“My name’s Naomi Dempsey. I work here in Dr.
Lipman’s lab, and I actually finished medical school this year as a doctor, so I decided
to spend my first year as a doctor doing medical research in breast cancer.
My research looks at how cancer cells decide that they want to grow and divide and eventually
spread to other parts of the body, which is called metastasis. By being able to prevent
these cells from metastasizing to other areas of the body like the lungs or the brain or
the bones, we can not only lengthen our patients’ lives, but also make them a lot more comfortable
during their disease. One of the really fun things about working
in the lab is that you work with your hands and with your mind. You think about a question
that you would like to answer, or something you’re interested about in cells, or in mice,
or in people, and you come up with your question, you come up with a way to answer it, and then
at the end you get results that then you interpret and decide, “”What did my results mean, and
how did they impact the future of cancer and of medicine?””
I was born in northern Minnesota, I grew up in a town of about 8,000 people, and I lived
30 minutes outside of that town a mile back in the woods, so really very different from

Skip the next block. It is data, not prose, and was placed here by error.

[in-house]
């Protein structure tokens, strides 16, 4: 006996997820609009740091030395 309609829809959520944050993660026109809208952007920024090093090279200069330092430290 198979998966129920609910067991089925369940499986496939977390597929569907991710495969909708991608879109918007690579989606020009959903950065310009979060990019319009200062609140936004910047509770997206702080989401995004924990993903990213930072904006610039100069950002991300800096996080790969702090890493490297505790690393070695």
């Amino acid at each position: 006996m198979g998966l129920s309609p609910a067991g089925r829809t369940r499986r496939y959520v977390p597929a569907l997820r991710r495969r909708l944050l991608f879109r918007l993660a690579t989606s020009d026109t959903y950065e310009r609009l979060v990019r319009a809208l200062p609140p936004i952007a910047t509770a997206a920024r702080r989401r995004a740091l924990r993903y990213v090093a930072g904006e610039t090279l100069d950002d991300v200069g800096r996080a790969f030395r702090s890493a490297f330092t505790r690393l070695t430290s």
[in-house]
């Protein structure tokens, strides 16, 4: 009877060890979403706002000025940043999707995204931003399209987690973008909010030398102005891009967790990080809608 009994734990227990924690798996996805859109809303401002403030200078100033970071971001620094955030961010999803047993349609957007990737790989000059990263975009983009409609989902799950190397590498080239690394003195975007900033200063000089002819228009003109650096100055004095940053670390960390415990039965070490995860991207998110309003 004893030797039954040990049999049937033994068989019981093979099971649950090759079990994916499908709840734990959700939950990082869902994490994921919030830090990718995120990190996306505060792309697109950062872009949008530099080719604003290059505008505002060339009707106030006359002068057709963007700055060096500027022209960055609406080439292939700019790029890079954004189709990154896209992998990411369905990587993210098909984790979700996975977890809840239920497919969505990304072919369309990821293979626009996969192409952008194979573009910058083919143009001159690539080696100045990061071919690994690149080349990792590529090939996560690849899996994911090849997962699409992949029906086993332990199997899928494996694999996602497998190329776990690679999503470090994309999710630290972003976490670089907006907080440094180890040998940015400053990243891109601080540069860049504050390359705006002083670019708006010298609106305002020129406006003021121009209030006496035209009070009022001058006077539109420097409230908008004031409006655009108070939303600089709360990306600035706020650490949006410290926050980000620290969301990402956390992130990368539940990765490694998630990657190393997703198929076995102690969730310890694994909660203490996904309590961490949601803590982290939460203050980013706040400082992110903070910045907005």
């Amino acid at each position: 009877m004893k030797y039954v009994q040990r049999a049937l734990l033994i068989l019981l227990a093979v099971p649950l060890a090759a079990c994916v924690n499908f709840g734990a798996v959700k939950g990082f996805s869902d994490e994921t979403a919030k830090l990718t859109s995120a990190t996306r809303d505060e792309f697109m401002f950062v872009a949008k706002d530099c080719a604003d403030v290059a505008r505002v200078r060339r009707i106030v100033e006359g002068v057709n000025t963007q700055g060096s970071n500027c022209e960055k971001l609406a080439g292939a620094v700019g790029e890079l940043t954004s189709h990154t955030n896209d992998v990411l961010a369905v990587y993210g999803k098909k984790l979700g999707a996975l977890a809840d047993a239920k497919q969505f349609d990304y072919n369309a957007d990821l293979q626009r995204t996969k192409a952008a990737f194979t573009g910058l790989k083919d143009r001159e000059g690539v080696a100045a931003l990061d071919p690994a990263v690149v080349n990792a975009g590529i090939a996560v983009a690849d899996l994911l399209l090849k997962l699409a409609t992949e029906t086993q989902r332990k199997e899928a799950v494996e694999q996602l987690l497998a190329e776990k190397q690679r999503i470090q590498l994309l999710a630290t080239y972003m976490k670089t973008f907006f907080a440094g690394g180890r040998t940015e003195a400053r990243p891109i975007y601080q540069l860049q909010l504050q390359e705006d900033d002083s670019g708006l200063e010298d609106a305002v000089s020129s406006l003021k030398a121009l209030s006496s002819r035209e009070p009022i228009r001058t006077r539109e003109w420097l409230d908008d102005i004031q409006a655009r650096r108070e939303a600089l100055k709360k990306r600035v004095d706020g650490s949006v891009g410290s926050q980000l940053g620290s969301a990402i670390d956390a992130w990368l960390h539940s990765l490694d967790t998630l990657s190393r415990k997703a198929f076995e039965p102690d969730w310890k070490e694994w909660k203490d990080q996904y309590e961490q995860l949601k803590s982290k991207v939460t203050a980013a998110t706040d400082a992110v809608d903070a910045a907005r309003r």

Miami. When I was in high school I already knew that I really liked science, and I was
good at science. I focused on things that involved biology, medicine, and research as
well, but in high school I was actually kind of the band nerd. I played the flute and that
was what I did with a lot of my extracurricular time.
My mother had breast cancer, and, fingers crossed, she’s doing great now, fully in remission
for about five years. Everybody gave so much care to her treatment that that really inspired
me to want to go into cancer as opposed to any other type of medicine.
It takes some time to learn how to do all the techniques, to learn how to work with
cells so you don’t just come in the next day and find that they’re all dead in the flask
and learning to think critically about your project. It’s amazing when you start to study
cells and study cancer and study the way that the body works, everything is so much more
elegantly complex. How much is going on all the time that we just don’t even think about
in daily life, but that complexity is what allows there to be so much research going
on, that allows for a lifetime of constant learning, which is part of what’s enjoyable
about doing research, is that there’s always something new to learn.
These cells that I’m working on are the MCF7 cells, these are breast cancer cells that
respond to estrogen, progesterone … I hope to eventually come up with some kind
of new treatment or new technique based on the research that I’m doing, that can ultimately
help patients. Science can be a really exciting and rewarding
career. Like I said before, you get to work with your mind and with your hands. This is
probably the funnest job that I’ve ever had, so I would encourage you to go volunteer,
go see if you can find someone who’s doing medical research where you can get excited
about their project, and help them with it, and ultimately come up with some ideas of